This is why I think the interpretation I received is incorrect and I’m being led down the wrong rabbit hole by my contact. Still no answers on that front though.

Yours is fine! I’d include a few other sources that support yours and send it back through.

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Ok, thanks for the assurance that I’m not crazy here. This is all coming at me this morning so I’ve been a bit panicked trying to get in front of it. I’ve run it by some non-technical colleagues and they all understood my stance, but they aren’t really versed in this stuff so I really wanted an informed opinion that I’m not totally bonkers for questioning this.

I’m going to ask for some clarification and if needed, references to justify the change if they insist it must be made.

I’m more hoping it is a misunderstanding and it is simply a warning phrase omission that OSHA requires or something along those lines.

Thanks for your opinion and advice.


Dunno, Super. I tend to err on the side of more information is better, but perhaps they want the general infantryman with IQ of 70 to be able to read and understand, and so a truncated version is better?

That said, I had a colleague who worked in a sister company, where hydrotesting using glycol was a regular practice…and vapor clouds from ruptured lines too. He developed some severe eye and apparent allergic reactions over the years, which were only much later attributed to glycol exposure. I had suggested replacement of the fluids used in R+D to glycerin and/or propylene glycol, both of which are far less toxic, only to be pooh-poohed. :-(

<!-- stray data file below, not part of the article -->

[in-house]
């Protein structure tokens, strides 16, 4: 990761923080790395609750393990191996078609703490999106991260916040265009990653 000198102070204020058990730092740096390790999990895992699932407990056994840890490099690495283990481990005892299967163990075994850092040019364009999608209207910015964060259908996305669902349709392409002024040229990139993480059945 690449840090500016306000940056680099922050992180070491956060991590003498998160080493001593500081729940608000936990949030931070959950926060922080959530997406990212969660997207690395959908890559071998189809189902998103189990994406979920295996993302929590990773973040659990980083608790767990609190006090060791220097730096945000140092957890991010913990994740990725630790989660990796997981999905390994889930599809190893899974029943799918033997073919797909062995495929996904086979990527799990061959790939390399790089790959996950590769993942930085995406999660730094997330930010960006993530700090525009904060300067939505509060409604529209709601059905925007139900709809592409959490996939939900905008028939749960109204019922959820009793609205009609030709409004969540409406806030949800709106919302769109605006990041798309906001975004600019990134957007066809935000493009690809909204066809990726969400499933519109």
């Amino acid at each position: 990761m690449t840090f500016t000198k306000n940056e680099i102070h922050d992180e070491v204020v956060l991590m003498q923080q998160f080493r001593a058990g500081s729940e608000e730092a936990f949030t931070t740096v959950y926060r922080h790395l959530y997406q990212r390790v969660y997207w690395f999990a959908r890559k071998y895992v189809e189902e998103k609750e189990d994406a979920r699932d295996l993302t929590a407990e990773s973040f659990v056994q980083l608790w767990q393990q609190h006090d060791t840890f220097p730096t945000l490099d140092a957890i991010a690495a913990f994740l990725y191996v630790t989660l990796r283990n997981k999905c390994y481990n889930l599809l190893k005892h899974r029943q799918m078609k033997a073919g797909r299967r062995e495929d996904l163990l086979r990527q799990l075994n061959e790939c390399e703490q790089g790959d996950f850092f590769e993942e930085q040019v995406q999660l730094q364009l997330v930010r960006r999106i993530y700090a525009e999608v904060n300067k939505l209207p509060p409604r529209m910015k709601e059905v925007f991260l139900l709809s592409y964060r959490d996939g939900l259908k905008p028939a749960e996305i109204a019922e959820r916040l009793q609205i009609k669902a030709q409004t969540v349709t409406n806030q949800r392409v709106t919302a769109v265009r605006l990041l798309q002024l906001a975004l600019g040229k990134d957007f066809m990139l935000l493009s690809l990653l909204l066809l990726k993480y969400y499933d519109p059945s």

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PG can even be used in foods, if food grade. Most of our EG/water “antifreeze” systems have been converted to PG/water because it’s much safer.

I have prepared SDS’s and yours looks good to me. It certainly is not “non-compliant”. Call the guy up. He is more likely to tell you what he wants in a phone call than in an e-mail.

I do notice that you used the signal word “Warning” rather than “Danger”. That may not match with the pictograms. I would have to look that up.

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When I checked the criteria for both, the “Warning” signal word was appropriate for this one rather than “Danger”, as far as I could tell, but I would certainly not turn down a second opinion.

So I looked at it again to refresh why we went with Warning instead of Danger.

As I read it, Danger is required for target organ toxicity when the route of exposure includes transdermal, whereas respiratory and oral exposure hazards require only the Warning signal word.

I only pointed it out because the Lyondell SDS above uses the signal word danger.

I’m pleased to provide some closure for anyone still interested in this. My SDS did have an error, but the initial interpretation I was given was a mistake. It was missing a line in the GHS classifications that is supposed to go with that pictogram, see the revision below (3rd line, specifically mentioning a category 2 specific target organ toxin).

I just received notice the DLA accepted the revision. Thanks again to everyone for your input and reassurance.